This opens the door to reframe our understanding of Cat People not as an interplay of clearly distinguished ideological factions, but rather the interplay of these ideologies within single characters – indicatively Alice, but, more compellingly, Irena too. To this end, Linderman describes Irena in terms of a subject existentially split between these two seemingly unassimilable ideologies: “admixed, heterogeneous, a composite body,” (76) and later, “both trash and exorcist, excluded object and would-be excluder.” (77) Put succinctly, “Irena’s wish to ‘be good,’ or to put it otherwise, to assimilate, locates the textual split between good and evil intrapsychically. The good Irena situates herself in the masculine paradigm as one of its collaborators… The text constructs her much more insistently, however, as excluded and indeed phobic object” (77-78). The disparity in the insistence with which Irena is constructed as masculine collaborator vs. feminine cast-aside accounts for the cursory misread of the film as one of good men vs. bad Irena, but also speaks to a need on the text’s part to insist on Irena’s very badness. Equally telling is the lack of issue made of Alice’s composite nature; her reinforcement of the dominant, masculinized ideology seems not to be at odds with her own status as woman, or so the film would like to have us think.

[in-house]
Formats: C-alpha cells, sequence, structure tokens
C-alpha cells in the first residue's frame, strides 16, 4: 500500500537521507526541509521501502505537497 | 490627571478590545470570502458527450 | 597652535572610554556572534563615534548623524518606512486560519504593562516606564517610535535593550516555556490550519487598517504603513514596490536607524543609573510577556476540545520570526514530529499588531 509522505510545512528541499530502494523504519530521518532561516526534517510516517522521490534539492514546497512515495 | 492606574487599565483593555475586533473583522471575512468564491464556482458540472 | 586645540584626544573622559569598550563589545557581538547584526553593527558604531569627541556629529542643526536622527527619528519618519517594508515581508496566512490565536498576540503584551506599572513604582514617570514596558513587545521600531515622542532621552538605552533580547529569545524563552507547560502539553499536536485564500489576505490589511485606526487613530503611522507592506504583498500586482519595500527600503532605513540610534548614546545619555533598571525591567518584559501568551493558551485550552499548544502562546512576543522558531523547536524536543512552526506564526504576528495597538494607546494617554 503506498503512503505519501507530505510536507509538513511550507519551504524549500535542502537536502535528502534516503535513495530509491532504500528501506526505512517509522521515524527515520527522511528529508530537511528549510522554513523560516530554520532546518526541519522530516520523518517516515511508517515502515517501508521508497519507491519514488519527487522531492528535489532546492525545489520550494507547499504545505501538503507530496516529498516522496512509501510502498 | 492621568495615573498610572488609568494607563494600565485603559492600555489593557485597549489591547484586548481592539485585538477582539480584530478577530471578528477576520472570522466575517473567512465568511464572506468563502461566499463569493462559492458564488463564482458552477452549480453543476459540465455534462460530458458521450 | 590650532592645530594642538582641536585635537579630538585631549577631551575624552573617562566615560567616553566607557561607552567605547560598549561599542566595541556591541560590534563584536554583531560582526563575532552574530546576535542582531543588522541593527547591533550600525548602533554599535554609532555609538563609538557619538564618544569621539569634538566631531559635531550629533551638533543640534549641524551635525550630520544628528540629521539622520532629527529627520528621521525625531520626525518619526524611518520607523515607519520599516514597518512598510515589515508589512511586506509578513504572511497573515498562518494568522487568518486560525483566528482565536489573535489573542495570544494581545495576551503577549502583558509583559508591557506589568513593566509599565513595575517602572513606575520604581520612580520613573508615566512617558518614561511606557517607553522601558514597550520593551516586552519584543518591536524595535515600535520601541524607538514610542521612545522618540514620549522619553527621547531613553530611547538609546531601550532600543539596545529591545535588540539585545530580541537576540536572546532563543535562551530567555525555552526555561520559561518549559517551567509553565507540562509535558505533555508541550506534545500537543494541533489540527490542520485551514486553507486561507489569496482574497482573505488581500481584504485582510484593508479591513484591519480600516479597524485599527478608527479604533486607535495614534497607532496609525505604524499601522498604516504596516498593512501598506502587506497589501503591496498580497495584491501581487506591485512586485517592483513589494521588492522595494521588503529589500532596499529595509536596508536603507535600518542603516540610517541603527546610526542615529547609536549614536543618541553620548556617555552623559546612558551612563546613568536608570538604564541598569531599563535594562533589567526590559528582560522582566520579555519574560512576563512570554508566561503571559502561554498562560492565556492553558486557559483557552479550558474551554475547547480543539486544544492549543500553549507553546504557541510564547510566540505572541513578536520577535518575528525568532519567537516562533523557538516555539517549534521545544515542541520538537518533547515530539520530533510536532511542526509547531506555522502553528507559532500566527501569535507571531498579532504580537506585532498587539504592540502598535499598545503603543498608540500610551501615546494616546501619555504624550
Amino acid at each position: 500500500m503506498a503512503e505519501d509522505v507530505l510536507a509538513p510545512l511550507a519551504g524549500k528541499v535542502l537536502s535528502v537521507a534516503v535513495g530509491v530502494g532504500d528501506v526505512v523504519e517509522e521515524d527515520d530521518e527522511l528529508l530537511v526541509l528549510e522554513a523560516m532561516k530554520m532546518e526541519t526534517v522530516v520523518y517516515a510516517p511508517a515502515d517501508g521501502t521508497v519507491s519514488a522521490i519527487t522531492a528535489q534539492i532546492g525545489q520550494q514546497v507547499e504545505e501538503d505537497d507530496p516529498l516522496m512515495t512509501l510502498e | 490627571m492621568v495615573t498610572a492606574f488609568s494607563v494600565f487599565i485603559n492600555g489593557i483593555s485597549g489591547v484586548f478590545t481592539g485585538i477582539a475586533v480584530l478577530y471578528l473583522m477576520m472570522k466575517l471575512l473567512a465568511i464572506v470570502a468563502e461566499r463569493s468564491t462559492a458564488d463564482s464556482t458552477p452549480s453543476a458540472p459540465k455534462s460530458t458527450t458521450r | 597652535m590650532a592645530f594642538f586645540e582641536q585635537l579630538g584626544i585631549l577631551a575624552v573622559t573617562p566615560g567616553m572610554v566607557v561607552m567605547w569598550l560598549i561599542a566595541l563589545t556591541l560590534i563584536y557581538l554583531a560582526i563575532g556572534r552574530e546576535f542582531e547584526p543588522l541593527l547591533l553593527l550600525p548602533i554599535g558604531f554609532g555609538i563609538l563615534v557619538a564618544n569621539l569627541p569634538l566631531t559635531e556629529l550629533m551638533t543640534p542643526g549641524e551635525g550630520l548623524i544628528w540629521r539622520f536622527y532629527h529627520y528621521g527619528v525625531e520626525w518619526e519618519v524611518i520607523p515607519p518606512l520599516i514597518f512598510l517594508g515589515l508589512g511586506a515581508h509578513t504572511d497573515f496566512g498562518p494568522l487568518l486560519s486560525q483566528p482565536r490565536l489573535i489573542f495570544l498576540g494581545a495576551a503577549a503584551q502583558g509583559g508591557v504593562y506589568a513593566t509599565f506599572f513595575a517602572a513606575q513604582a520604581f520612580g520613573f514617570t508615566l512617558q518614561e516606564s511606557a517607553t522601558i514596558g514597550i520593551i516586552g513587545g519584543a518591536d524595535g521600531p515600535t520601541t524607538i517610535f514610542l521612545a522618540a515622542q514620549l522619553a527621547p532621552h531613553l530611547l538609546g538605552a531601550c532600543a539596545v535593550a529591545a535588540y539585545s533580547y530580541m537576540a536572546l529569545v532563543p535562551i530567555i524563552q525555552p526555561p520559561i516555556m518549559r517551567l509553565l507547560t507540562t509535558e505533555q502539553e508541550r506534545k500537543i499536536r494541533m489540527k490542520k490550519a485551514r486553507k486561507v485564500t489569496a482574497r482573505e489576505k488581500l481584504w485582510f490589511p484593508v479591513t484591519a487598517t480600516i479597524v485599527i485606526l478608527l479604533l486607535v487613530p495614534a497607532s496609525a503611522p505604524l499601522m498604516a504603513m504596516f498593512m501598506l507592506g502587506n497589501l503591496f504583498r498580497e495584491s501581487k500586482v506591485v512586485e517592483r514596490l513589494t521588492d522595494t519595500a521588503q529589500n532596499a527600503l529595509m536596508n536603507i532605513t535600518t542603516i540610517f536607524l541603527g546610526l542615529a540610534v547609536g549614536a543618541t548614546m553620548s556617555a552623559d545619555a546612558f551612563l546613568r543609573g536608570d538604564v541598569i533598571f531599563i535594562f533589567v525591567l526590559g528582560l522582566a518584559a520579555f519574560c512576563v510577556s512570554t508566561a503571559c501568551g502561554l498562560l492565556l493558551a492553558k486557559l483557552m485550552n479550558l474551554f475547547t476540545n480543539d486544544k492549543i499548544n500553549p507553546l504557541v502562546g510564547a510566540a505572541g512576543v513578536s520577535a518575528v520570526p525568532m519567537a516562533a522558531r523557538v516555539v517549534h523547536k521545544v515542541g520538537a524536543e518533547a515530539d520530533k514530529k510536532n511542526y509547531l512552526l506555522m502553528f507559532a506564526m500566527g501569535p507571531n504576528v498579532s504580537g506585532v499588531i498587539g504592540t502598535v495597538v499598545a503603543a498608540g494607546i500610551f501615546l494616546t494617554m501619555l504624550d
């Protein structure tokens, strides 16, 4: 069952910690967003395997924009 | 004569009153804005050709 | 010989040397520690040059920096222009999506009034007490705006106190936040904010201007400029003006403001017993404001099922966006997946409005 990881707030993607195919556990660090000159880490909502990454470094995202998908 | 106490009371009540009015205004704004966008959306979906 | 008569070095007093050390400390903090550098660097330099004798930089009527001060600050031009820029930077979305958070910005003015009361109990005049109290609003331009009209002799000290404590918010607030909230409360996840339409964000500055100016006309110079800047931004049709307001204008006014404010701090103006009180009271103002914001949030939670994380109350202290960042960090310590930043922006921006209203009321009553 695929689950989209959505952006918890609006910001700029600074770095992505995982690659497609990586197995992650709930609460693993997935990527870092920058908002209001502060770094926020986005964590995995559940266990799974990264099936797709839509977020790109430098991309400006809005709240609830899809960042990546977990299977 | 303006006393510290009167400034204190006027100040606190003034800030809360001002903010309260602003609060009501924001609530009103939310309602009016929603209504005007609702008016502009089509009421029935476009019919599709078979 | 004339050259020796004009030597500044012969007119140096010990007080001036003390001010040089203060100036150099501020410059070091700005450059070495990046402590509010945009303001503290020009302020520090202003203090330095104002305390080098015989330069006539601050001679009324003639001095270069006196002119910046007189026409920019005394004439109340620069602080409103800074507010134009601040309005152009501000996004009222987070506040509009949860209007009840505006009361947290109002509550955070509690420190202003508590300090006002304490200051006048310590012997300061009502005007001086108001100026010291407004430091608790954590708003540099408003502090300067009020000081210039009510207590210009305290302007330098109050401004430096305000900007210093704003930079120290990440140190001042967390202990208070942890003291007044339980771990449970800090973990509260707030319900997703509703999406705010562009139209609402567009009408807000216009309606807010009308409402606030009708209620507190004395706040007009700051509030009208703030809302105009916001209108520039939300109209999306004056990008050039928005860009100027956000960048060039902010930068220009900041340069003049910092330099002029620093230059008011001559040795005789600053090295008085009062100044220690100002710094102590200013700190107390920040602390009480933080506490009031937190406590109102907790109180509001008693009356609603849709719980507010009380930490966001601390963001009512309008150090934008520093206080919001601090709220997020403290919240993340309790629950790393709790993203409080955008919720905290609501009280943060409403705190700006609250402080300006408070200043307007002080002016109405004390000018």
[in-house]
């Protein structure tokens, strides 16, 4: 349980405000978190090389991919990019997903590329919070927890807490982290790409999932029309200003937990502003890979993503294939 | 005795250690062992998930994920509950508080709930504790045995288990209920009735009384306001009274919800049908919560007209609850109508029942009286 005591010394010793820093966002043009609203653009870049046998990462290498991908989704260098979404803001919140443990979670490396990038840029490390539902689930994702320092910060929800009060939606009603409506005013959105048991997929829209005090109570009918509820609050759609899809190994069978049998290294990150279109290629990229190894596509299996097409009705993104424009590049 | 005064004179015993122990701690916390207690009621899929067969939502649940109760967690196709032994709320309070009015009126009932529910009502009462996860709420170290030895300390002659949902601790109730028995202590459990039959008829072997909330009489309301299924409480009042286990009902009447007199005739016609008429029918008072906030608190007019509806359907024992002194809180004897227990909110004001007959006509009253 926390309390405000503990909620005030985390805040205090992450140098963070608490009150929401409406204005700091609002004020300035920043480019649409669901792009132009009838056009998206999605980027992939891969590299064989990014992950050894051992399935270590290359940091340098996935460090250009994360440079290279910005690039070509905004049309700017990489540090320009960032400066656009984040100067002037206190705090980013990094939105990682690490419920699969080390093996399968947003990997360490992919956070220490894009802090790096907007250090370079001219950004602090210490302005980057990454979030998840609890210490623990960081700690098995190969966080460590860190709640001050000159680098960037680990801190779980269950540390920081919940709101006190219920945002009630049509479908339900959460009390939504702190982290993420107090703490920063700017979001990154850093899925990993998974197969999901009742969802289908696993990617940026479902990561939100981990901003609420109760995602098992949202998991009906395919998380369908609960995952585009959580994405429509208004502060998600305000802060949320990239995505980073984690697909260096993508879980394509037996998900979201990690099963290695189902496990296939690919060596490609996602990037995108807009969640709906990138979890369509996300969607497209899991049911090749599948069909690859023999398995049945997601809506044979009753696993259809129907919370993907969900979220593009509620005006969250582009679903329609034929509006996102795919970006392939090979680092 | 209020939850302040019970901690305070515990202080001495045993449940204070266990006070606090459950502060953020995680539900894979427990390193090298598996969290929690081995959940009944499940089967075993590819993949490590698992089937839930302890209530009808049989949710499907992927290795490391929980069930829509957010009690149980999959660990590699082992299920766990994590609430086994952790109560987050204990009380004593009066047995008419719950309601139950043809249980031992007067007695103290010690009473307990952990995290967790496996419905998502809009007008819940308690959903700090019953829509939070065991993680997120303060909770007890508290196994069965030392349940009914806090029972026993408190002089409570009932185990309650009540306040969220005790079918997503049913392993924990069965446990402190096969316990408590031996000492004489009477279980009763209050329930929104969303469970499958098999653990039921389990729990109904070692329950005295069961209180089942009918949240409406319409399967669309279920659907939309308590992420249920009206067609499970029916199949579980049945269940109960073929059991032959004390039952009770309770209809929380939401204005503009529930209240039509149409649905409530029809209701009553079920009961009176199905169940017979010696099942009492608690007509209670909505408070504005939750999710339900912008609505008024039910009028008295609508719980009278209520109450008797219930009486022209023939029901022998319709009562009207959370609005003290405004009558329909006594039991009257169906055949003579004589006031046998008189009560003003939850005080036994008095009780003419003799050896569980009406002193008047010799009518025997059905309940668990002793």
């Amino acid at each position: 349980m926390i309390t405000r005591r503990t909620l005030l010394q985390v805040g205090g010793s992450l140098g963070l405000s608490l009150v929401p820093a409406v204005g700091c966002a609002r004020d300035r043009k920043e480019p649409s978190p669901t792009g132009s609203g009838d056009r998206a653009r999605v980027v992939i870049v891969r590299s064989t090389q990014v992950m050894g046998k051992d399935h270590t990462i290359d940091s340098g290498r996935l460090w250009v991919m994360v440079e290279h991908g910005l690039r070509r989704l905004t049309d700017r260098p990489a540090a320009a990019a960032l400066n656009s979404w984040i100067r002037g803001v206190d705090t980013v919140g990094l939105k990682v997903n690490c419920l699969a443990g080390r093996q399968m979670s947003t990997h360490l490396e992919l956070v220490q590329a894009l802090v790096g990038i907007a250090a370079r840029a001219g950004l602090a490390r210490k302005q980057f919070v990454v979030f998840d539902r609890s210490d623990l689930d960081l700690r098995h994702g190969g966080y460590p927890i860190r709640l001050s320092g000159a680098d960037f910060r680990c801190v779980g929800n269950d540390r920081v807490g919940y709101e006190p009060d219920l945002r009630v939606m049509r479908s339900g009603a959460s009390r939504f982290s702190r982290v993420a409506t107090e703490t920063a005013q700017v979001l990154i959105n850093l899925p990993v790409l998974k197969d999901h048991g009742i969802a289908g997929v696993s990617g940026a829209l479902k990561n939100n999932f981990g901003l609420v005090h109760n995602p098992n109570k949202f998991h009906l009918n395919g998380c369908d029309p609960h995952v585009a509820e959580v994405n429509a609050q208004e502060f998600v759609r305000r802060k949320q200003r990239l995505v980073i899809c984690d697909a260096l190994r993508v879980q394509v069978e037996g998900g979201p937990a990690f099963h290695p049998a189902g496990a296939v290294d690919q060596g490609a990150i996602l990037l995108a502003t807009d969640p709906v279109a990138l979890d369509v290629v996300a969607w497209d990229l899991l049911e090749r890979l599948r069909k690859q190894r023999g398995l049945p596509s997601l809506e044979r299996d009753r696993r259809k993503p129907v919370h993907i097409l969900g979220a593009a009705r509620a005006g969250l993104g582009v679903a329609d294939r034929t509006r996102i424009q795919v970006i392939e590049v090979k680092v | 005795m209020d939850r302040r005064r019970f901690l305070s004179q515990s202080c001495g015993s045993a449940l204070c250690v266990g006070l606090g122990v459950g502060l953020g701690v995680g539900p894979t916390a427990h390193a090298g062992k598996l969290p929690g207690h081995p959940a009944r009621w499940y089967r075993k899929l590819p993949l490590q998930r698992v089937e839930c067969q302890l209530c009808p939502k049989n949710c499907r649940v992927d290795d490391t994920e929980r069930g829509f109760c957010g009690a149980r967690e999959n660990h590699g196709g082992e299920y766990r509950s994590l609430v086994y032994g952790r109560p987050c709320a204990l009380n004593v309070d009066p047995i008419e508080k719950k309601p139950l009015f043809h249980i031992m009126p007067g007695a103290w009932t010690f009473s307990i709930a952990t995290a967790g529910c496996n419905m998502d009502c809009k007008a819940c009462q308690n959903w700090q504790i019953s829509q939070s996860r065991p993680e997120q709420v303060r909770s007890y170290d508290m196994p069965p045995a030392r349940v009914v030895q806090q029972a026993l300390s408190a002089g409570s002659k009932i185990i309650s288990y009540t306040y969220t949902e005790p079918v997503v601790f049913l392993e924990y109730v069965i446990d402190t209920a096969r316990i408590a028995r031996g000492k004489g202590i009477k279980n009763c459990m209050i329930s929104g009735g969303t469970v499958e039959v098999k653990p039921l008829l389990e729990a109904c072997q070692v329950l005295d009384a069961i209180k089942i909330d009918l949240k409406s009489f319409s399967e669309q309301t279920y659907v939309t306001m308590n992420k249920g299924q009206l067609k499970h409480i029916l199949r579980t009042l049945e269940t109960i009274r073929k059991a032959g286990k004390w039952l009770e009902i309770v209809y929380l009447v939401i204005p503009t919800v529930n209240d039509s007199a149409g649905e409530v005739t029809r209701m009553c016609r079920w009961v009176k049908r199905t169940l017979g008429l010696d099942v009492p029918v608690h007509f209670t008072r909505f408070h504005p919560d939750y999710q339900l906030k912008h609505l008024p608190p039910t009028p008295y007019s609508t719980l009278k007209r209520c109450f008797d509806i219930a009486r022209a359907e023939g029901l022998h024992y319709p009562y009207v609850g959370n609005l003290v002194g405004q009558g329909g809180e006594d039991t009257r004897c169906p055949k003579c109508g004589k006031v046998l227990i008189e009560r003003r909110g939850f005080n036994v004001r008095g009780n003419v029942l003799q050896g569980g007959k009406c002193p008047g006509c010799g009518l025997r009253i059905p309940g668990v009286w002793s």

While the film on the one hand seems to discourage the viewer from interpreting it as a tale of two competing, gendered ideologies, one might still take a step back from this reading and see a philosophy of gender nonetheless present in the film’s insistence on the heterogeneity that marks Irena. This heterogeneity – indeed, this compositeness – is, pointedly, only available to the female characters in the text; Oliver and Judd are content in their homogeneous occupation of only the A paradigm (content, that is, until they are forced into confrontation with the composite figure, when Judd is mauled and the panther freed). The anxiety surrounding Irena is not strictly an anxiety of the feminine, since it is one in which Alice shares and one which Oliver doesn’t exhibit towards Alice despite her femininity; it is better understood as an anxiety of co-presence, of the composite, of the abject as that within each of us which threatens to interrupt our own supposed coherence of identity (homogeneity). Thus we seem, in a way, to have returned to my initial misinterpretation of the text as one of masculine versus feminine, but only insofar as the feminine is itself heterogeneous in Cat People. The essential difference between Alice and Irena is the extent to which each of them has succeeded in disavowing or abjecting that part of herself which fails to cohere: Irena understands it to be always co-present even with her “good” form who “situates herself in the masculine paradigm,” while Alice unabashedly occupies this male paradigm, seemingly successful in casting out the heterogeneity that structures her as female subject. This adoption of male ideology on the part of the female subject calls to mind Mary Ann Doane’s metaphor of the transvestite: “Thus, while the male is locked into sexual identity, the female can at least pretend that she is other – in fact, sexual mobility would seem to be a distinguishing feature of femininity in its cultural construction. Hence, transvestism would be fully recuperable. The idea seems to be this: it is understandable that women would want to be men, for everyone wants to be elsewhere than in the feminine position.” (“Film and the Masquerade: Theorising the Female Spectator,” 81) With this quote in mind, we might thus understand Cat People as presenting two models of femininity: the “good” and the “bad” female; the woman who comfortably slips into masculine ideology, and the woman in whom female subjectivity persists, co-present with her attempted occupation of the masculine order.